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Rickey Jacket Sew Along Part 2: Choosing Fabrics

Posted by Betsy C on

The sky's the limit when it comes to fabric choices. There really is no wrong answer. From traditional wool to spandex jersey, it's all been done. It's truly about the execution. If you are new to jackets I recommend a medium light to medium weight woven (think- heaviest weight quilting cotton for the light option). My general rule of thumb is pick out your fabric then put it back and choose something just a little bit lighter. I find that in general, sewers tend to choose fabrics that are too heavy and yield unflattering results. Remember, you are going to have a lining, so there will be two layers of fabric to give your jacket body.


Silk Options:

A. Raw Silk/ silk shantung 

B. Silk Blends with wool 

C. Silk Blends with Linen 

Wool Options

A. Challis 

B. Flannel 

C. Crepe 


Cotton Options

A. Boucle- lighter/thinner than wool boucle 

B. Corduroy 

C. Moleskin 

D. Denim 

E. Poplin 

F. Sateen 

Polyester Options

No longer does it have the cheap handfeel of the original from the 1960's. Nowadays some of the more sustainable and innovative fabrics made fall within the polyester category. Look for it as a blend with any of the above. Some notable options:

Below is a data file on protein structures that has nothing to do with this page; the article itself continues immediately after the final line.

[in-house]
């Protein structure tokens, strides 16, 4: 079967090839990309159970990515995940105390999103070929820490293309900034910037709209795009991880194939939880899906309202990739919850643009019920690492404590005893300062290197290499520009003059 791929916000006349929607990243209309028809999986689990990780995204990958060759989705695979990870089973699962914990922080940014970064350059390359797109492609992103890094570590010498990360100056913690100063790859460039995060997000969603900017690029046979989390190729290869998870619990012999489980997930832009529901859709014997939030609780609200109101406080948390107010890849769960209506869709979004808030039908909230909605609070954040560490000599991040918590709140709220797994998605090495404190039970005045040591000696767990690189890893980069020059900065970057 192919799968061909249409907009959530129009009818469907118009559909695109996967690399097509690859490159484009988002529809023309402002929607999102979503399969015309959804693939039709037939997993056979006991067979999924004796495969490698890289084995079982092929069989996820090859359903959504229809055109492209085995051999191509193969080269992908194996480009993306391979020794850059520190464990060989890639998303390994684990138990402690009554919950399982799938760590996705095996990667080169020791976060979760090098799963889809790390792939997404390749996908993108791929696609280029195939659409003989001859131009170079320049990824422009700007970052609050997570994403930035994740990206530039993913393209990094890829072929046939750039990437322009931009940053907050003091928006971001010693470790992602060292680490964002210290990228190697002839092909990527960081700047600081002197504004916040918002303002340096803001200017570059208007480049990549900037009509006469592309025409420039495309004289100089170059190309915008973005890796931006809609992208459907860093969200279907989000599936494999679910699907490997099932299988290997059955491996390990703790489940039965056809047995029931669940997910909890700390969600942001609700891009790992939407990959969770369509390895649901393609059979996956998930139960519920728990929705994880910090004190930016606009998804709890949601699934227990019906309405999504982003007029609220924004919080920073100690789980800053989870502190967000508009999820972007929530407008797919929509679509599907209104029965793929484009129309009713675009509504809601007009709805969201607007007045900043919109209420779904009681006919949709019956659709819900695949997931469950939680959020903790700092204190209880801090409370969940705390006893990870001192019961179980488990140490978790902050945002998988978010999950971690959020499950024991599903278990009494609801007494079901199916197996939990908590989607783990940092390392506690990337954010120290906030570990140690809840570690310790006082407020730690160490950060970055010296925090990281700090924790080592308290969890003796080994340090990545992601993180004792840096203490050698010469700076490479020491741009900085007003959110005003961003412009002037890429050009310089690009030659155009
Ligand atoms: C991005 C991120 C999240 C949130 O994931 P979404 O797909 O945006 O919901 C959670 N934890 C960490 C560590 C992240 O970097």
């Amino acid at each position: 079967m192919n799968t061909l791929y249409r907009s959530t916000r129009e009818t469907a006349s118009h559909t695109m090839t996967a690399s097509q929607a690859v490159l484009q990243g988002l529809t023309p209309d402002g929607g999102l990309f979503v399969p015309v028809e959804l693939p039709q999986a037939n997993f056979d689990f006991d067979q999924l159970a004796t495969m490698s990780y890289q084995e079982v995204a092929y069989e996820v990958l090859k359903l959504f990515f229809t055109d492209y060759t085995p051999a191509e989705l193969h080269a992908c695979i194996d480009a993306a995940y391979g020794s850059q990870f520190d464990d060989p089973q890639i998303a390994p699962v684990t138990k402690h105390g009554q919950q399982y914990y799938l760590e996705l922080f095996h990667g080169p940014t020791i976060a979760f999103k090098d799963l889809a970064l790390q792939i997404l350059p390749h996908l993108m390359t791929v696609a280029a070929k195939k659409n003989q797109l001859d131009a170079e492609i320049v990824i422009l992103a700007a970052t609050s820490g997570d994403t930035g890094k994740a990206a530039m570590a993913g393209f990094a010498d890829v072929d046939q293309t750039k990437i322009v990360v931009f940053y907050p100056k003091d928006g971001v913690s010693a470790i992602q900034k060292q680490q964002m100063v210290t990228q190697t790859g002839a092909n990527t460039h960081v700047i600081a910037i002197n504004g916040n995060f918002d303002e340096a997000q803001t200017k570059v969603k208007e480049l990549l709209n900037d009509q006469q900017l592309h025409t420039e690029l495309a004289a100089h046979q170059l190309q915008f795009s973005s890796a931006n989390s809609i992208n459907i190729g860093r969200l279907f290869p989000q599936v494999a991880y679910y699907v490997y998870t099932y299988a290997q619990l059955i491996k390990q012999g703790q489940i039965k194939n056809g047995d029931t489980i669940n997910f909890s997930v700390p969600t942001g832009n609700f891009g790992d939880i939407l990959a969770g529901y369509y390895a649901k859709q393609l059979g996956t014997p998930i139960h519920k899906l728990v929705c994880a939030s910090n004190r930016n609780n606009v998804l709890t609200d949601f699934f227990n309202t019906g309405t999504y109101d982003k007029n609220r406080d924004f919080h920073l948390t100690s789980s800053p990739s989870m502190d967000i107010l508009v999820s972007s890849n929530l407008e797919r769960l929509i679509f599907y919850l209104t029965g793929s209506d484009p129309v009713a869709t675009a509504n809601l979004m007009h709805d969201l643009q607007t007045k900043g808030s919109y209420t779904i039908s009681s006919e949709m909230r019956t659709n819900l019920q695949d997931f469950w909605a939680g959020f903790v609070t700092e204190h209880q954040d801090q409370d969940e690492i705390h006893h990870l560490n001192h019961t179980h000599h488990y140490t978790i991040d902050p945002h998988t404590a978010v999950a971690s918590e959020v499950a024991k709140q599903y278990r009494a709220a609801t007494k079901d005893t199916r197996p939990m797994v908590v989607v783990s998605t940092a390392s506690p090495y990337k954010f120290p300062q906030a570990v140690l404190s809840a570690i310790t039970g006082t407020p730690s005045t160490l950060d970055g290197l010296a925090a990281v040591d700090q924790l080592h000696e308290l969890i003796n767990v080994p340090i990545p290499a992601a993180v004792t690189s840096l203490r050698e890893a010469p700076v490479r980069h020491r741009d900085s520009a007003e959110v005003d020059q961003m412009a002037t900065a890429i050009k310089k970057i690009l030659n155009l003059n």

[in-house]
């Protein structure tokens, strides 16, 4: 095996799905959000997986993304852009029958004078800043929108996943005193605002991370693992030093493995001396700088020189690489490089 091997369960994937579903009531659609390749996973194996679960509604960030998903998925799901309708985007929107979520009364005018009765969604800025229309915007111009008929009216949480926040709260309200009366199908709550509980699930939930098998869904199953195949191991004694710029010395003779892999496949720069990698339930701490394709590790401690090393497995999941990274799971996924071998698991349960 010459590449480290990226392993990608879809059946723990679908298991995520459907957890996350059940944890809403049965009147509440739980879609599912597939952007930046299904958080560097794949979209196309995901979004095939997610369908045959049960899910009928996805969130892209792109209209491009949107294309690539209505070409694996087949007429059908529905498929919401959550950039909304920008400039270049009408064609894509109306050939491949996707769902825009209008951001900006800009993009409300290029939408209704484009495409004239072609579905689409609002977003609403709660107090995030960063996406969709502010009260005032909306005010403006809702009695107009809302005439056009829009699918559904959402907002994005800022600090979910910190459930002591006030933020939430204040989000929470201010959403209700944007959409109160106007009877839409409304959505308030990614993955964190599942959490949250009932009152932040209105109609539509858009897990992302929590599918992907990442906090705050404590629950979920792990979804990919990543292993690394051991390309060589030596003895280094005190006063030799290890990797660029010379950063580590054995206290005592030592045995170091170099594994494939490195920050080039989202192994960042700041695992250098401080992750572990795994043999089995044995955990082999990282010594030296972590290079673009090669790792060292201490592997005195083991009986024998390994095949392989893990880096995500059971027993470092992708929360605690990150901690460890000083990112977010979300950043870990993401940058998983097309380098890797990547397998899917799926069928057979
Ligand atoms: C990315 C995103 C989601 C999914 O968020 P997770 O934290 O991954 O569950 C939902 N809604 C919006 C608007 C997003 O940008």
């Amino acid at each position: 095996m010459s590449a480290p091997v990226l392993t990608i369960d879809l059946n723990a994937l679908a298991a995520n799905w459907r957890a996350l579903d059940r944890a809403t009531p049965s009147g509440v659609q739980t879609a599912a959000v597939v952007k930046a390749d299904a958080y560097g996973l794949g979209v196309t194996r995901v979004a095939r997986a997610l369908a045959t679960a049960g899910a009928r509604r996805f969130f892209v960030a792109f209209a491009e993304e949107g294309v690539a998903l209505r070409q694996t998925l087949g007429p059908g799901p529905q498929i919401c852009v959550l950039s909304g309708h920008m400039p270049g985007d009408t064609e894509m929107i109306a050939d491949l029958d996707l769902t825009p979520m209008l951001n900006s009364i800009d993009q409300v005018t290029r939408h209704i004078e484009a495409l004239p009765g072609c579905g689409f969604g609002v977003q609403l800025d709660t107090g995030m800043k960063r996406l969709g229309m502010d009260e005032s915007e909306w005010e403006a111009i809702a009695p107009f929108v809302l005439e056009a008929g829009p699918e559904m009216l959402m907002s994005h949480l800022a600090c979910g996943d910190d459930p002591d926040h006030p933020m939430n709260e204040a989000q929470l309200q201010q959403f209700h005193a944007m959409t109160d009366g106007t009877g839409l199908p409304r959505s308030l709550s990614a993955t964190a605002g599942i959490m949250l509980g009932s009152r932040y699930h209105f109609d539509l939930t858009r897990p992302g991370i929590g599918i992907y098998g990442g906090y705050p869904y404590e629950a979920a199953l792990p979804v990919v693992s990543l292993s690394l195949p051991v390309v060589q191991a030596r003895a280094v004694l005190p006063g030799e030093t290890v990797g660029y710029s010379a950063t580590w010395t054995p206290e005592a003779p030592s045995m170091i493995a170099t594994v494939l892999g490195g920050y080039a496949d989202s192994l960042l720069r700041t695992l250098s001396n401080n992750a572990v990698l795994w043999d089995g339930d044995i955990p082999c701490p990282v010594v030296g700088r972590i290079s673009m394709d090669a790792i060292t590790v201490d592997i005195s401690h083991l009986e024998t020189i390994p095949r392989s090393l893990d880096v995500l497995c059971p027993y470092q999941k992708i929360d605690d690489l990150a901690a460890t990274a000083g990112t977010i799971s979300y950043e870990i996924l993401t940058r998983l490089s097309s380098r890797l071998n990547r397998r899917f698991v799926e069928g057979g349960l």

A. Stretch Suiting

B. Gabardine

C. Double Cloth

Knit Options

A. Jersey Blends for suiting

B. Ponte Knits

C. Wool Knit



This is a very important component. This is basically the foundation which supports your jacket and will make a lot of diference in the drape. I know the easiest type of interfacing to find is the papery pellon-ish type. This is a no go for me. I prefer the tricot knits that allow your fabric to move instead of fall rigid in one place. Here’s a link to the one I buy all the time.


Sky’s the limit when it comes to lining. This is also a good opportunity to put that precious silk print you have in your stash to good use. I like to sometimes splurge on a fancy print for the body so it’s a pop of color or internal beauty, but if it’s $$$ a yard or meter then it’s totally ok to use a cheaper solid substitute for the sleeves.

A. Silk prints

B. Cotton lawn

C. Polyester

To sum it all up, I think you get the idea that there are quite a lot of options and opportunities to express your creativity. 

To Do Before Part 3: 

  • Choose your fabric and interfacing
  • Cut out your pieces
  • apply the interfacing

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